“Are you Japanese?” I raised my eyes from the book I was reading and looked at her, an aged woman with thin grey hair and deep lines on her face. Her light-blue eyes looked kind, apparently.
“Oh no, I am Chinese of origin but I have been living here since I was 16.” I replied her brightly, stretching my body from this wonderfully comfortable sofa. “Oh I see, you know I have recently been to a conference about Japan, a country that has fascinated me immensely.” I saw a sparkle in her eyes. She turned her eyes to the boys, who were sitting on the couch in the corner of the bookshop. “Are they your boys?” she murmured. I nodded to her. The boys were absorbed in their books. “They look just like you; you know I am not fond of mixed-race. I think people should marry those who are of the same race as themselves.” I was slightly puzzled, not expecting remarks of this kind. “Your boys look delightful, they are pure-blood.” She carried on. “Oh thank you.” I said quietly, sensing the glance from my elder son. There was neither harm nor sarcasm in her voice. She simply had absolute faith in what she claimed.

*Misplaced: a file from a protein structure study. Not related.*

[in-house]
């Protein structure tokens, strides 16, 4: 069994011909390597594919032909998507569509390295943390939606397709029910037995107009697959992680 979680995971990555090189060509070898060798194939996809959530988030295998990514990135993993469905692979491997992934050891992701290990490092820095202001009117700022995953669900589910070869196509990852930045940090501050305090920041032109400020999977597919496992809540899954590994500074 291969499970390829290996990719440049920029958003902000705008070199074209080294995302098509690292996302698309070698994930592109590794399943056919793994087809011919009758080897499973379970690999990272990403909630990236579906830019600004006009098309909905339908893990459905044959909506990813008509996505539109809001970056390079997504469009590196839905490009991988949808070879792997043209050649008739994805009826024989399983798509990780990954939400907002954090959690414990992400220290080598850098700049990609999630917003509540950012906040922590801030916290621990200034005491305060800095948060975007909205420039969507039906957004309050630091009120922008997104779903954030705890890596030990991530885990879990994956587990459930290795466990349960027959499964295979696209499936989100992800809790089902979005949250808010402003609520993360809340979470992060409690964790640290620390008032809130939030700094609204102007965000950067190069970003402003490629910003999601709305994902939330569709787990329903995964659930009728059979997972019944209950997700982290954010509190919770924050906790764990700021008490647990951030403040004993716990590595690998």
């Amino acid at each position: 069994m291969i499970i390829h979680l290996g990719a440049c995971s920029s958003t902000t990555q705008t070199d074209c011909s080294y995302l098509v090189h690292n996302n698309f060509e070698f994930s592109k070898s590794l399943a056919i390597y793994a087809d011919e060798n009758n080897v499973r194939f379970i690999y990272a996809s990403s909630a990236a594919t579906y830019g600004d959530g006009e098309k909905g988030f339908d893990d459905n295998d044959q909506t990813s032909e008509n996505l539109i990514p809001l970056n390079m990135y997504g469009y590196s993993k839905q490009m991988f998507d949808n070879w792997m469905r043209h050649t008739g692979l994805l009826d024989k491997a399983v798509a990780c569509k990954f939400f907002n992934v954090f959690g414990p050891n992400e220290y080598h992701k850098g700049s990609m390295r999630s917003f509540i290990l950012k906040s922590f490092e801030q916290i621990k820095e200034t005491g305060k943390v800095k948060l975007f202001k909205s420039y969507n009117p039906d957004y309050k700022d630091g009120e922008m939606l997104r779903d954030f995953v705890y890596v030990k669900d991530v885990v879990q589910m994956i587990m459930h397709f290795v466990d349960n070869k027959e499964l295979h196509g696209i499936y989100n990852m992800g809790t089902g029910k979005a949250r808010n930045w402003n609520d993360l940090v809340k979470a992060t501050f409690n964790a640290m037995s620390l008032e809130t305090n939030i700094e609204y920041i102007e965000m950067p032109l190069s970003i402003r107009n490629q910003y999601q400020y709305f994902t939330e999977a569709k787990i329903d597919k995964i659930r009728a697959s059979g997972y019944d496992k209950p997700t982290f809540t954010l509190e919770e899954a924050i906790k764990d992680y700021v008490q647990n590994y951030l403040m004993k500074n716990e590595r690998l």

“Your viewpoint is not welcomed in our bookshop.” The sudden appearance of the bookshop assistant surprised me, and the old lady. “Oh what? We certainly have no right to say anything at all these days, I suppose.” She cast a quick glance at the bookshop assistant and then turned her face to me, as if she was expecting a response, or confirmation. “Not comments of this kind, I am afraid.” The shop assistant, a young woman in her twenties, replied calmly. Her blond curls fell lightly on the shoulders, her blue eyes showed no sign of hesitation. The sparkle in the eyes of the old lady disappeared. “Well, that must be the case,” she said lamely.
“Please take my seat, we are about to leave”. I made sure my voice was soft and my smile gentle. She nodded mutely and sat down.
I paid for the books at the counter and turned around. Sinking down onto the three-seater sofa made of yellow fabric, her body looked fragile and tiny.